We’ll Never Tell Them: Chapter 3

If we could write blog posts by thinking them, I would have finished We’ll Never Tell Them by now. I wrote Chapter 2 on 30th May this year (here) and since then have had the book, and the need/desire to get on with writing about it, constantly on my mind. This morning, those thoughts have finally translated into action. Why do we wait so long?!


Chapter 3 is the first chapter not to begin or contain any quotations. Instead, we dive straight into the story of Liljana Camilleri. This gives the chapter a more ‘spartan’ feel, something that is quite appropriate given Liljana’s circumstances.

Liljana is the nine year old daughter of a seriously mentally ill woman. Her mother abuses her badly. The abuse is mainly verbal, but although the narrator says,

It was fortunate for both of them that her mother was not given to committing acts of physical violence… or it would have been harder to hide her behaviour.

there is a suggestion later on in the chapter that Liljana’s mother once pushed her off a balcony, causing Liljana to break her arm. We are told that Liljana stated that what happened was an accident but as Dr Hampton finds out, Liljana is an accomplished liar. She is so good at it, she doesn’t even realise she is doing it.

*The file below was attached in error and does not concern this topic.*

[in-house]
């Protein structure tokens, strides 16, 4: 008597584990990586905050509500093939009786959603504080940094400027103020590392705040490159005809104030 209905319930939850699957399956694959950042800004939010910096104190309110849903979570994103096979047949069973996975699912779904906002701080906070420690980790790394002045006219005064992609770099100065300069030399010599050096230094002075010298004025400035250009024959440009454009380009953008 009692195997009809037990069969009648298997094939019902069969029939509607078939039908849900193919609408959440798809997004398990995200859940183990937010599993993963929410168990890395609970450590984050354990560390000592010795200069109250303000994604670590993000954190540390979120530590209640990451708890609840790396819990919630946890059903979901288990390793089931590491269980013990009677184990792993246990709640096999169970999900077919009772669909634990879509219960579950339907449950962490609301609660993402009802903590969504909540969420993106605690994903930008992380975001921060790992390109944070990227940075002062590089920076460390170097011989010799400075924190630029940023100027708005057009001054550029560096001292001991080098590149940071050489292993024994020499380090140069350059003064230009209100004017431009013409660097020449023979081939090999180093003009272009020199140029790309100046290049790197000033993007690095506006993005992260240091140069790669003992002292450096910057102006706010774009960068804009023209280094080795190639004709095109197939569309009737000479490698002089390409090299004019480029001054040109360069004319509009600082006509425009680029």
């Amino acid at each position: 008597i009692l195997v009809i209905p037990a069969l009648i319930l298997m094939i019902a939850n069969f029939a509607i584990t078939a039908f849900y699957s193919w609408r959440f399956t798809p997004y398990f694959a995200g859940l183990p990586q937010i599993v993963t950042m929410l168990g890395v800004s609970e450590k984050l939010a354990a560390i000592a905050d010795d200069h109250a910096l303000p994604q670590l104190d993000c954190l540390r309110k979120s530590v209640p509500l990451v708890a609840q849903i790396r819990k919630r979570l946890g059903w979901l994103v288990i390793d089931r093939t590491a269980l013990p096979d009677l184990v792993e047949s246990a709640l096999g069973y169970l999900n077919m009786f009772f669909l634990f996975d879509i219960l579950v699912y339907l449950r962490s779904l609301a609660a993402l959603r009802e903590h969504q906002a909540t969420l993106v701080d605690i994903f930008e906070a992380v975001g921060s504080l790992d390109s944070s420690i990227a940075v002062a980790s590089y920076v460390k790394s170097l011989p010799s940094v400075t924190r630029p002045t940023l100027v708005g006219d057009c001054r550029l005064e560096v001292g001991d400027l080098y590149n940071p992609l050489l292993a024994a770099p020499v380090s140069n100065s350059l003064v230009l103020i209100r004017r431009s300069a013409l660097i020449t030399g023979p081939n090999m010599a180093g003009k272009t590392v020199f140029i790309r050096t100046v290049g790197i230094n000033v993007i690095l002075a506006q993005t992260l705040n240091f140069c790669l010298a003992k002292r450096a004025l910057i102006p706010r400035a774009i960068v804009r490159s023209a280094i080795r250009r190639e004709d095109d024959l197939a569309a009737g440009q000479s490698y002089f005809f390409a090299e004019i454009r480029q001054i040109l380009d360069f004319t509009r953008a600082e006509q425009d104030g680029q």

That aside, the point is that we have jumped into the deep-end of Liljana’s story. There’s no time to waste on quotations. This girl is in trouble, and needs help fast.

Fortunately, it comes.

Sadly, it takes a near disaster for it to arrive. Liljana’s mother burns some sheets in the belief that they are disease ridden. This nearly results in the house burning down. The prompt action of neighbours stops that from happening, and afterwards – as should have happened a long time ago – Liljana’s mother is taken to a mental hospital. This brings the local doctor, Dr. Hampton, into Liljana’s life, and it is he who rescues her from destitution and finds her a new home to live in.

Dr Hampton is English. That it is he who rescues Liljana is a matter of shame to her family and community. Liljana’s mother’s ‘lack of a wedding ring… [and] refusal to name the father of her bastard child’ are presented as reasons for their isolation but as the narrator says these are not the only ones. The deeper reason is surely Liljana’s mother’s mental illness.

Chapter 3 makes for grim reading. Even more so when you consider that the man telling the story is dying of cancer. And what must the woman who is hiding from the future be thinking as she hears it? We’ll find out at the start of the next chapter. For now, I would just like to say a quick something about the final sentence of 3.

On an otherwise unremarkable afternoon in the year of our Lord 1906, Liljana Camilleri, possessing the clothes she was wearing and two school books that subsequently had to be returned, found herself facing a future without protecting and without certainties.

I really liked this. It’s construction has a touch of the epic about it while the content remains grounded in the simple, harsh reality of Liljana’s life. There is absurdity in the statement about the school books (who cares about them; Liljana has lost her mother) but also gravitas (loss of protection and lack of certainty). I would not change one iota of this sentence as it sums up Liljana’s situation perfectly – absurd and dangerous. I can’t wait to move on to Chapter 4.

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